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4. Food cycle in water bodies

The transfer of food energy from the plants through a series of organisms is referred to as the “food chain”. Since it is not a single chain, but often interlinking of energy transfer through several chains as a net or web, the food chain should be more precisely referred to as food web. At each transfer a large proportion of the potential energy in the food is lost as heat. The number of steps or links in the transfer sequence is usually limited to 4 or 5. The shorter the food chain (or the nearer the organism to the original food source) the greater the availability of energy which can be converted into “biomass”. For this reason aquaculturists can produce fish more efficiently if they culture herbivorous fish.

Three types of food chains are often recognized in water bodies as on land (i) the predator chain start from a plant base through small animals to larger animals; (ii) the parasite chain, from larger to smaller organisms and (iii) the saprophytic chain, from dead matter into micro-organisms.

In communities organisms whose food is obtained from plants (phytoplankton) by the same number of steps are said to be at the same trophic level. Thus the plants occupy the first trophic level and plant (and phytoplankton) eaters, the second trophic level, carnivores, the fourth trophic level (see autotrophs and heterotrophs under ecosystem). A species in an ecosystem can occupy more than one trophic level according to the sources of energy assimilated, e.g. many fishes change their food depending on the availability even though they may have specific food preferences. The separation of trophic levels and relative abundance of various components in the standing crop (biomass) or aquatic organisms can also be known by determining the mass of each group of organisms (even beginning with the more basic abiotic component - the dissolved organic matter). Such a study done earlier showed that in a lake of about 60% of the total weight, could be represented by dissolved organic matter, 0.5% by fish and 5% by other animals. This can be clearly shown graphically by a pyramid of ‘Biomas’ (Fig. 10.1).

This concept can be entended to the fish pond as well, and inventory of the fish pond flora and fauna and their relative masses (standing crops) and numbers could give the aquaculturists considerable information on the production potential and maintainance of fish pond (Tang, 1970).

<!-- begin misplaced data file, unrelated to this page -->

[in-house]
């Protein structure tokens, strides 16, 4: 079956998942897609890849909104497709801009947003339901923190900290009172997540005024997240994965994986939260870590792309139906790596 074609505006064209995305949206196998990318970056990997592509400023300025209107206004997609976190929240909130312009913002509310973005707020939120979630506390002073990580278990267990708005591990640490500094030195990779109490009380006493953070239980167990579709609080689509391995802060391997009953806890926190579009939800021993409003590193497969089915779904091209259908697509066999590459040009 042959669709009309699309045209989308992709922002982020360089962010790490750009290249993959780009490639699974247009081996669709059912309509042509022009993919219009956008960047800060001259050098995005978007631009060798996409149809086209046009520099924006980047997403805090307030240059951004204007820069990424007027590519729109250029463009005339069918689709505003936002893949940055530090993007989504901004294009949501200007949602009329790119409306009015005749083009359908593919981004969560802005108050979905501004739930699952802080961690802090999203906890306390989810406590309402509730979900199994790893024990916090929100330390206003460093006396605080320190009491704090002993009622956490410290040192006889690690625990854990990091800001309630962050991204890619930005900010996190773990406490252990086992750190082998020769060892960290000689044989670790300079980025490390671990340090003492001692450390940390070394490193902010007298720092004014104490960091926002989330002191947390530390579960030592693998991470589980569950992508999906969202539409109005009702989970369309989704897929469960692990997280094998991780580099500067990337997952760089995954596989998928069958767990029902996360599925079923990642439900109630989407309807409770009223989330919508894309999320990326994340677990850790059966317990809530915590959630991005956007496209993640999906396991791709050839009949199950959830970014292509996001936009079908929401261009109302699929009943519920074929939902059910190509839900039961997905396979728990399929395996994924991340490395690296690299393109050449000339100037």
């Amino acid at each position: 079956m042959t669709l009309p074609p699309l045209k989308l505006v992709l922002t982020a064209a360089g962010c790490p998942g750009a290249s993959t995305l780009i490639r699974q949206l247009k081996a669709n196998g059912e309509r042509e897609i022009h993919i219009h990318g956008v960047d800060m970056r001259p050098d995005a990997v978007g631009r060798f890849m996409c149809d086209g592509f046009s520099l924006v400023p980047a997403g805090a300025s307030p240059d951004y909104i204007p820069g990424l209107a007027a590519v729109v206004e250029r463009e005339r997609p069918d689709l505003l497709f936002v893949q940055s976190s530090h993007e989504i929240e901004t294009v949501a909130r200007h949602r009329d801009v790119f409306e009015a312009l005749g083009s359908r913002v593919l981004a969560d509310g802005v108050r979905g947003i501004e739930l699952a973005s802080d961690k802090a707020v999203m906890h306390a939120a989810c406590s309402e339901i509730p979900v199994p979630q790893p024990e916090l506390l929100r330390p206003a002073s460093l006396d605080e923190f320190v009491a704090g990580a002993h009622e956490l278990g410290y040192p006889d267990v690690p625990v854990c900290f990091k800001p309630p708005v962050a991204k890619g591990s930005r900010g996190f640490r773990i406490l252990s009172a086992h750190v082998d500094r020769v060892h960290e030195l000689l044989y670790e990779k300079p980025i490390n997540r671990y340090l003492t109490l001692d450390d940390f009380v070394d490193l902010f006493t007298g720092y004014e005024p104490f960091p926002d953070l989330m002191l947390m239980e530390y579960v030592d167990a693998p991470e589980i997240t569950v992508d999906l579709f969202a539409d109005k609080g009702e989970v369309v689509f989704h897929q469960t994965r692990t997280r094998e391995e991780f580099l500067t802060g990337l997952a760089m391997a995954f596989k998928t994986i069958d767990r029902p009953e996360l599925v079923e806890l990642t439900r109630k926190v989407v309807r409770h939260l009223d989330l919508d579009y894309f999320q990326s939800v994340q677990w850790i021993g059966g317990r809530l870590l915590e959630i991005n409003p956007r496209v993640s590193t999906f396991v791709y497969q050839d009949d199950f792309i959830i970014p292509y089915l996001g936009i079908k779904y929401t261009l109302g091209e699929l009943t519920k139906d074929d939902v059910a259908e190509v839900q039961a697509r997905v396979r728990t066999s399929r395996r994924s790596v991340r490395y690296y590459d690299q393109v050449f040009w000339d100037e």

The energy flow through a trophic level is the total energy assimilated at that level which is utilised for biomass production and respiration (energy dissipated) at that level. Energy flow in an ecosystem follows the laws of thermodynamics. Energy inflow at any trophic level balances outflow at that level as required by the first law and energy transfer at each trophic level is accompanied by the dispersion of energy into an unavailable form (dispersed heat - respiration) as required by the second law of thermodynamics. A fact of much interest in the aquaculturist, as referred to is that, at each trophic level considerable amount of potential energy is lost and therefore cultured of fishes at the higher trophic levels become less economical (energy-wise) due to the ‘sieving and concentrating’ of successively lesser and lesser available energy (see Fig. 10.2).

Fig. 10.1.

Fig. 10.1. Weight Relationship of Components of Biota and Dissolved Organic Matter in a Lake (After Welsh, 1957)

Ecological efficiency or the efficiency of conversion of energy from one trophic level to the next is very low, only 1% of the usable radiant energy of the sun is absorbed by chlorophyll in plants. The total efficiency of the ocean in solar energy fixation is 0.18% i.e. of the radiation reaching sea surface, but in shallow water, this efficiency is much higher.

The efficiency of energy transfer at various trophic levels studied in an aquatic ecosystem is indicated below: given in Odum, 1957)

Phlosynthentic plant (primary producers) - 1 - 2%
Herbivores (primary consumers) - 16%
Small carnivores (secondary consumers) - 11%
Large carnivores (tertiary consumers) - 6%

Thus it is evident that a large portion of solar energy absorbed by the plant is dissipated as heat (efficiensy is less than 10% often) and at the higher trophic levels the efficiency is better, and perhaps is about 10% on average.

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